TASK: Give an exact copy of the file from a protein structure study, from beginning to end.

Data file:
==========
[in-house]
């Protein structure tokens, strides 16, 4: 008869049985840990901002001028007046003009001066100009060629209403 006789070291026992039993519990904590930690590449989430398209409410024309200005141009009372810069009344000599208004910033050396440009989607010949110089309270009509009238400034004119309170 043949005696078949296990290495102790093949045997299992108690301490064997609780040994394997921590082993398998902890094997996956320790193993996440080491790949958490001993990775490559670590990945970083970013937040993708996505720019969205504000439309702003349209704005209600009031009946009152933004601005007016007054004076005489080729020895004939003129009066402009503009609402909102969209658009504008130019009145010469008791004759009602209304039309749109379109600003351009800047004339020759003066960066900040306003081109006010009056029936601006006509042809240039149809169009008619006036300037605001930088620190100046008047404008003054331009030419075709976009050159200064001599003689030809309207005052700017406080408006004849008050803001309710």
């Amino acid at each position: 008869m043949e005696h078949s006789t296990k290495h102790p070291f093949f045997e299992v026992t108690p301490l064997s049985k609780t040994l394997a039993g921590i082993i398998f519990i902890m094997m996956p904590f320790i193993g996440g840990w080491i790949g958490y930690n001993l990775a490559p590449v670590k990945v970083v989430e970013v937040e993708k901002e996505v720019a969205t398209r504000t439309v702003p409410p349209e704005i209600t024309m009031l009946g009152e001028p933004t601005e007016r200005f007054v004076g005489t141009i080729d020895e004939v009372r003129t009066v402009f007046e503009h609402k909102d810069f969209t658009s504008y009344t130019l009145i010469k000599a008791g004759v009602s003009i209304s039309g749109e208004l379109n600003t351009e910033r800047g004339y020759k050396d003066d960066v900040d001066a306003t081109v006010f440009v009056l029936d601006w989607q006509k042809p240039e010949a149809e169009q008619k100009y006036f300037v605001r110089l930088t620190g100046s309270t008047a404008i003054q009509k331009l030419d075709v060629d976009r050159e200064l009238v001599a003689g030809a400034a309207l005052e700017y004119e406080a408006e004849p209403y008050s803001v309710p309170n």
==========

[in-house]
């Protein structure tokens, strides 16, 4: 008869049985840990901002001028007046003009001066100009060629209403 006789070291026992039993519990904590930690590449989430398209409410024309200005141009009372810069009344000599208004910033050396440009989607010949110089309270009509009238400034004119309170 043949005696078949296990290495102790093949045997299992108690301490064997609780040994394997921590082993398998902890094997996956320790193993996440080491790949958490001993990775490559670590990945970083970013937040993708996505720019969205504000439309702003349209704005209600009031009946009152933004601005007016007054004076005489080729020895004939003129009066402009503009609402909102969209658009504008130019009145010469008791004759009602209304039309749109379109600003351009800047004339020759003066960066900040306003081109006010009056029936601006006509042809240039149809169009008619006036300037605001930088620190100046008047404008003054331009030419075709976009050159200064001599003689030809309207005052700017406080408006004849008050803001309710």
């Amino acid at each position: 008869m043949e005696h078949s006789t296990k290495h102790p070291f093949f045997e299992v026992t108690p301490l064997s049985k609780t040994l394997a039993g921590i082993i398998f519990i902890m094997m996956p904590f320790i193993g996440g840990w080491i790949g958490y930690n001993l990775a490559p590449v670590k990945v970083v989430e970013v937040e993708k901002e996505v720019a969205t398209r504000t439309v702003p409410p349209e704005i209600t024309m009031l009946g009152e001028p933004t601005e007016r200005f007054v004076g005489t141009i080729d020895e004939v009372r003129t009066v402009f007046e503009h609402k909102d810069f969209t658009s504008y009344t130019l009145i010469k000599a008791g004759v009602s003009i209304s039309g749109e208004l379109n600003t351009e910033r800047g004339y020759k050396d003066d960066v900040d001066a306003t081109v006010f440009v009056l029936d601006w989607q006509k042809p240039e010949a149809e169009q008619k100009y006036f300037v605001r110089l930088t620190g100046s309270t008047a404008i003054q009509k331009l030419d075709v060629d976009r050159e200064l009238v001599a003689g030809a400034a309207l005052e700017y004119e406080a408006e004849p209403y008050s803001v309710p309170n």